His original intention was to go to Granville, Ohio where there were coal mines and work in the mines, but instead, he was sent to Greenville, Ill. where there were no mines. There was also no one there who spoke Italian, so he was sent to Benld where there was a boarding house ran by Italians.
He met up with some locals at a bar who were headed to a gold mine in Leads, South Dakota and asked if he could go along. In the meantime, he took a room at a boarding house ran by John and Catherine Laurenti. This is where he met his wife, Mary Josephine Laurenti.
In 1930, they made their way to Hardin, purchased the building and started Rastello’s Tavern. The family lived above the tavern and Houseman remembers many a story told by her mother, Betty, about working there as a child.
“I remember my mom telling me stories about having to stand on milk crates to reach the sink to do the dishes because she was so small,” she said. “They would serve meals on Sunday of fried chicken, mashed potatoes and gravy and all the trimmings for like 50 cents and they worked their tails off, but that is how they made it here. They worked and they worked hard.”
The Kamps have worked hard as well getting the building into the shape it is now. They have spent the better part of a year getting it into the showplace it is now. A video was playing on the big screen television on the wall which showed the building before they started the remodel.
“We pretty much had to gut the building and start over,” Kamp said. “I can’t even begin to tell you how many dumpsters we filled taking out all the material we removed from the inside and there is still more upstairs to get rid of.”
The interior of the building is something to behold. It is rustic in nature, using a combination of old barn wood and tin.
“We obtained the barn wood and tin from an old Amish barn from up around Martinsburg,” Kamp said. “We really like the way it turned out.”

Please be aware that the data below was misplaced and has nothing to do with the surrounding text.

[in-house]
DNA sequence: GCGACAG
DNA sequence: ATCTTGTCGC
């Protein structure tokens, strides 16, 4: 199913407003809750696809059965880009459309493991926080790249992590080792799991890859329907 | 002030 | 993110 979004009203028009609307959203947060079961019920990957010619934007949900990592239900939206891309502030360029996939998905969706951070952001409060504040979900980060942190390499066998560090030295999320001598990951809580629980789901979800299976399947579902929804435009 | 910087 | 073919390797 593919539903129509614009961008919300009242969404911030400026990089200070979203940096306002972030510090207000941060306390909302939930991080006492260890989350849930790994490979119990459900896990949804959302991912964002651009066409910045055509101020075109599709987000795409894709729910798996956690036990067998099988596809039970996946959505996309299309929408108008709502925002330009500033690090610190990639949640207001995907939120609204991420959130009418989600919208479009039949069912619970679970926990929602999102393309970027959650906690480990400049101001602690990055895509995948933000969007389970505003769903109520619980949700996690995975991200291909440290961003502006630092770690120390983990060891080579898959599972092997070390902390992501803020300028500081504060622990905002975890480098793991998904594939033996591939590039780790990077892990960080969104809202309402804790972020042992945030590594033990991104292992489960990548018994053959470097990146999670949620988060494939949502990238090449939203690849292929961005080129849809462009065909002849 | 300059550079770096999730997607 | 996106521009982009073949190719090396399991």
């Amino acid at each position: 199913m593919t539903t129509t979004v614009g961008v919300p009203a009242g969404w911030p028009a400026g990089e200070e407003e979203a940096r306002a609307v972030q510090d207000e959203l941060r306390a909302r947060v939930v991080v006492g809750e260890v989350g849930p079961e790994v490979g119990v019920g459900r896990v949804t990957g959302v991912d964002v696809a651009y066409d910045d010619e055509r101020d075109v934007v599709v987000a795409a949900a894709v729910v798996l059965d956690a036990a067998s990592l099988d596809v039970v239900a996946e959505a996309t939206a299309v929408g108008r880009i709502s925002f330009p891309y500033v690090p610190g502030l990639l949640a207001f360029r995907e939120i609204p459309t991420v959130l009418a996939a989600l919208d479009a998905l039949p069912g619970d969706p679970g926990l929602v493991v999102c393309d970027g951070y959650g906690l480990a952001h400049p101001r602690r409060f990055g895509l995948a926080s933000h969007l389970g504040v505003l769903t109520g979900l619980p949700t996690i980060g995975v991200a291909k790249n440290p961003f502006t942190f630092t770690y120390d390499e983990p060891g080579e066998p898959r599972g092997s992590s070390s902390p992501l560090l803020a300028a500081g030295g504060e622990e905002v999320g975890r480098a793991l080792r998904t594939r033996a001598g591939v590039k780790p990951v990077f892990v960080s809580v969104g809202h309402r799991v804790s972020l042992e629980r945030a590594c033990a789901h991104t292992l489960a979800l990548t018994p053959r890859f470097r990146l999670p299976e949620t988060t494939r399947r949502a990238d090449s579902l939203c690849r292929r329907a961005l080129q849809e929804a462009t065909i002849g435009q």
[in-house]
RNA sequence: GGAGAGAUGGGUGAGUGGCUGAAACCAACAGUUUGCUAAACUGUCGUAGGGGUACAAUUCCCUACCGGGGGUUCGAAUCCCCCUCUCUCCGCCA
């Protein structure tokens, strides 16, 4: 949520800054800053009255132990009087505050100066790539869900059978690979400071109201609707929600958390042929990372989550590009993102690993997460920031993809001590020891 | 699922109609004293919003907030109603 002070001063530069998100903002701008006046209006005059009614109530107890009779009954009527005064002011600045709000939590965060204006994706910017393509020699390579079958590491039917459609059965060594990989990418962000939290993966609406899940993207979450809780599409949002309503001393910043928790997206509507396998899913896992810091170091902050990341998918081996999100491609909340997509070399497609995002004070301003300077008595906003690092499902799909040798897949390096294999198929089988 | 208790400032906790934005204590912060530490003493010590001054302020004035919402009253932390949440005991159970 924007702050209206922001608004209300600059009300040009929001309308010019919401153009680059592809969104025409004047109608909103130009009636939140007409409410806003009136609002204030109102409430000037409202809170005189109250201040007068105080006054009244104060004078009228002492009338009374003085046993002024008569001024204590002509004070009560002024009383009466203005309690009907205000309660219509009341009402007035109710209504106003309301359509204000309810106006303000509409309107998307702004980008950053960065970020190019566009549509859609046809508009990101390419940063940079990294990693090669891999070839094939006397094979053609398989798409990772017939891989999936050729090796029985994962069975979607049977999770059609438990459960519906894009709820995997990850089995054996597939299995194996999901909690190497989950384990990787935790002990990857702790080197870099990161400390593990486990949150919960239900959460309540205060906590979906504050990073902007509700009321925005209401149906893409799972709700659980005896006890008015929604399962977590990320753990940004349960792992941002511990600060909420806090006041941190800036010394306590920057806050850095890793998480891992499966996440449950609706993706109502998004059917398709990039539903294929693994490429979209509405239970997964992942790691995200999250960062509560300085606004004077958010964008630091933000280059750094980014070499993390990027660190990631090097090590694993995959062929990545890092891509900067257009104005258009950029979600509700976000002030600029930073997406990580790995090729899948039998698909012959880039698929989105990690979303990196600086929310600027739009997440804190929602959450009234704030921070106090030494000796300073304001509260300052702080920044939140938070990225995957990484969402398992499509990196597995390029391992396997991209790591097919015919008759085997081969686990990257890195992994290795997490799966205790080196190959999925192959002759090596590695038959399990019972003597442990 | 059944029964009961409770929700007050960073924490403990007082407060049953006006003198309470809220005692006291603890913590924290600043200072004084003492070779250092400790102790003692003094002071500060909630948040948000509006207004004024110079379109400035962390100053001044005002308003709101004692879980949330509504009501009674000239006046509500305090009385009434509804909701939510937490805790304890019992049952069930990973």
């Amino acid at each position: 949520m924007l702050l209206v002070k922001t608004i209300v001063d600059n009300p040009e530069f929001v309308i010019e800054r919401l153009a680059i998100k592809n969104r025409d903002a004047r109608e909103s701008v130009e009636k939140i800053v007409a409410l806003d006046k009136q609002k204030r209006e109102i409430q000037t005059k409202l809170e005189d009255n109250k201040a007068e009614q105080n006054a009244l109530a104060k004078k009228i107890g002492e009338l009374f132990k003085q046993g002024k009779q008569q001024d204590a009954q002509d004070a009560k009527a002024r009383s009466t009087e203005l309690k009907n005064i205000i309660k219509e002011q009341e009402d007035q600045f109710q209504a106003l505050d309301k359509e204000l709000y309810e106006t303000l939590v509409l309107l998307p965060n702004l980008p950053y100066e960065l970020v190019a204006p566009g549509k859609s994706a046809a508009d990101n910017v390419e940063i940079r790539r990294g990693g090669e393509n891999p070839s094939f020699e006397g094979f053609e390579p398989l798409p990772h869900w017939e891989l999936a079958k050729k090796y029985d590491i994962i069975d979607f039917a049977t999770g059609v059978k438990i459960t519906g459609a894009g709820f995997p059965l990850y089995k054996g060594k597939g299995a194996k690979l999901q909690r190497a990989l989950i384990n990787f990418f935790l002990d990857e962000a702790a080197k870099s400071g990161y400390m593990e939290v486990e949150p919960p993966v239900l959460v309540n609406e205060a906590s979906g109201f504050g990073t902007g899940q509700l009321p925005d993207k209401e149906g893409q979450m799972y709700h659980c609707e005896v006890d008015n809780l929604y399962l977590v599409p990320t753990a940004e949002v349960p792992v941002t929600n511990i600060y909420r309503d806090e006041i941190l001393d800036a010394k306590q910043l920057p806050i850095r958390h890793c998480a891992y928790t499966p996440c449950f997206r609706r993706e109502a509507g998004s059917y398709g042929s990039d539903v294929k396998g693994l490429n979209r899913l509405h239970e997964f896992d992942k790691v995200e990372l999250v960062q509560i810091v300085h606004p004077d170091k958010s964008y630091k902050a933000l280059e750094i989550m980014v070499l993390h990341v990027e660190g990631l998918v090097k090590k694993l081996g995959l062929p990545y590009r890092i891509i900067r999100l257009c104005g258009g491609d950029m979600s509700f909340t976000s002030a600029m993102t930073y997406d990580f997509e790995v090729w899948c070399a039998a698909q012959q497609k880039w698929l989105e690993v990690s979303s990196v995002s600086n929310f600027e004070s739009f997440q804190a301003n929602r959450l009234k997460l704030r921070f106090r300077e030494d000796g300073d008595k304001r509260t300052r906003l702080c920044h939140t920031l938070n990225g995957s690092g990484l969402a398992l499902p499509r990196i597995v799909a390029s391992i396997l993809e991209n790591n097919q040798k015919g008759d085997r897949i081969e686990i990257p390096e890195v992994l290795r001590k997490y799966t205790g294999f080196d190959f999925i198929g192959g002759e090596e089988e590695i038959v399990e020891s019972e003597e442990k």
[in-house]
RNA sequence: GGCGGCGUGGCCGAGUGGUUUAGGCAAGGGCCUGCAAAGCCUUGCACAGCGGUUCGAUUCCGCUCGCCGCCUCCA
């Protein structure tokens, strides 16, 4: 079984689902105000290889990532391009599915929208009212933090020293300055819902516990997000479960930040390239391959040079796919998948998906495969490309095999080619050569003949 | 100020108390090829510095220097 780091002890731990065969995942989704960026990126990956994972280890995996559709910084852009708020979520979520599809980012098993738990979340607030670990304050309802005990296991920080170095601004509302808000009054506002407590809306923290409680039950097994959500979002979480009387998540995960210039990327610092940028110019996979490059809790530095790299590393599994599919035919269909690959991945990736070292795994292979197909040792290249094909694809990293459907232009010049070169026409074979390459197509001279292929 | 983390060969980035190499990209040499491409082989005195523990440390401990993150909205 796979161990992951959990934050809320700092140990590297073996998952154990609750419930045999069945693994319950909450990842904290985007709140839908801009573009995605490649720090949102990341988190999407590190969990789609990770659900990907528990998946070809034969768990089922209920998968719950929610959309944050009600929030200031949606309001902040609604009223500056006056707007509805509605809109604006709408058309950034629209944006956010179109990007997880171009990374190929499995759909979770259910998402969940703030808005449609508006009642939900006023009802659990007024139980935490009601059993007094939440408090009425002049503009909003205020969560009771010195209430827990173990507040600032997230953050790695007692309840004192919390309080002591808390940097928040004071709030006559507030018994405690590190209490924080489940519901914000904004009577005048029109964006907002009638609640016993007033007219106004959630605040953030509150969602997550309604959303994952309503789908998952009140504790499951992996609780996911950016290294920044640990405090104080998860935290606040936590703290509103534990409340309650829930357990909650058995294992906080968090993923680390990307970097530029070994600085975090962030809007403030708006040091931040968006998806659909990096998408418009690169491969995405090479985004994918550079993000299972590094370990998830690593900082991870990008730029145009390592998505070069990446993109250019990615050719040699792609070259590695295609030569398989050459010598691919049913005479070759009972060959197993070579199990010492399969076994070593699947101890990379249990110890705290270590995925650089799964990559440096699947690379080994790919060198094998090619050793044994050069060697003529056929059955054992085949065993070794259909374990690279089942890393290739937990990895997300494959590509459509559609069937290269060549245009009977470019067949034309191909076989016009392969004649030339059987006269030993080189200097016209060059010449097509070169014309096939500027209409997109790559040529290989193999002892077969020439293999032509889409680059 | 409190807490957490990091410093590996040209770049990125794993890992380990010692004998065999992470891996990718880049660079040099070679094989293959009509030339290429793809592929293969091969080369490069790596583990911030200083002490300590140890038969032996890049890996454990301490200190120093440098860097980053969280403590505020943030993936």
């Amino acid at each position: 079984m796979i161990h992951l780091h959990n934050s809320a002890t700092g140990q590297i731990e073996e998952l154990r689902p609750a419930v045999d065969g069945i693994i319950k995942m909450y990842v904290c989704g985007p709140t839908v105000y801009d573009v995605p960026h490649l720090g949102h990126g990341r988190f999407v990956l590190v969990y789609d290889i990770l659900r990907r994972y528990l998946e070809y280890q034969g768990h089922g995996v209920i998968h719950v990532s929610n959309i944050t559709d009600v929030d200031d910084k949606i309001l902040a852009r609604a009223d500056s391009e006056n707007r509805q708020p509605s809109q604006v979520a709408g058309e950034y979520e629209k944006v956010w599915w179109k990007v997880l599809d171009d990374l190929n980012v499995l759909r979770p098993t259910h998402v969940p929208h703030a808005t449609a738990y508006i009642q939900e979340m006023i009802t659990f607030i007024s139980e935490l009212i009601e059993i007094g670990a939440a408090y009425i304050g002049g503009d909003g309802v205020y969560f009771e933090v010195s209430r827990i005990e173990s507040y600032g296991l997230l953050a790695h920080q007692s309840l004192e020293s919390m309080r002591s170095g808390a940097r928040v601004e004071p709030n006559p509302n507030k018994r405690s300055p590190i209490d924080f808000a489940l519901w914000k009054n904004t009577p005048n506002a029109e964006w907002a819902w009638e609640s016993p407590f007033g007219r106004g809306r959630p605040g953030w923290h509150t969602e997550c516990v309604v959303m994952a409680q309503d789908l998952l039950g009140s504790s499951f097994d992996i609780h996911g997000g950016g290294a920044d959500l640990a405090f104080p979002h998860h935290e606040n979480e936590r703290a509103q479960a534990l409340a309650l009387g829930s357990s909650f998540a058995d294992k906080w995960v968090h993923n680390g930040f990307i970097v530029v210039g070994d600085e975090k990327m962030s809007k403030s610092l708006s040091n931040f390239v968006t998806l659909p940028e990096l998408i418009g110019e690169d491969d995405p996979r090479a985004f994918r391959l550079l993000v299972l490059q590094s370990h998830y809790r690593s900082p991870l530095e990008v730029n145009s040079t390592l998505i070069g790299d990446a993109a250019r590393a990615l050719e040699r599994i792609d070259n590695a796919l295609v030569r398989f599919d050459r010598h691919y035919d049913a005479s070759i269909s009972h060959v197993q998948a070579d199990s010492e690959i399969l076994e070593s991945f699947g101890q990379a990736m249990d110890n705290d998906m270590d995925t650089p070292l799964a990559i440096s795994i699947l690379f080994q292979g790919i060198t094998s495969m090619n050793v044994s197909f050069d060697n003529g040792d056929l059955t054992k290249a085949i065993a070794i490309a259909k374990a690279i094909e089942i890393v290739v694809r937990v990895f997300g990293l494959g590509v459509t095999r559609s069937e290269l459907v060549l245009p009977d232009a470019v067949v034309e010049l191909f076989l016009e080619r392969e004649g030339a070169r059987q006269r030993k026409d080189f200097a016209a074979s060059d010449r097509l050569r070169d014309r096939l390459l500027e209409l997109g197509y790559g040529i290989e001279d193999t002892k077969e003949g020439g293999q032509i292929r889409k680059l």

Others seem to like it as well as Kamp said the venue is booked over the weekends until the end of the year.
“We have something in here every weekend for the rest of this year, whether it is a bridal shower, birthday party or something else,” she said. “We can also rent it out during the week if someone wants to, but the weekend is the main time people want to schedule events.”
There is one thing that will take place every Wednesday night from 4 to 8 p.m. at the Rastello Room – Vendor Event.
“Beginning Oct. 6 and running through Dec. 15, every Wednesday night, we will have around nine vendors set up in here selling their items. On Oct. 6, we have Big John’s Bar who will be doing a margarita special, Blue Ridge Farms, Hardin Package Liquor and All About You Boutique in Carrollton will be coming up as well. The gas station will be doing a drawing as well and Spring Hollow Hemp, a Calhoun based company, will be here selling CBD as well.”
Prom will be held there in April and Kamp said they will be hosting a homecoming dinner for some of the kids there as well.
“Some of us moms got together and decided we would cook something and have a nice dinner here because most of our kids are freshmen and can’t drive yet,” she said. “They like to get all dressed up and go to a restaurant, but we have to get out and drive them, so we thought we could just have the meal here.”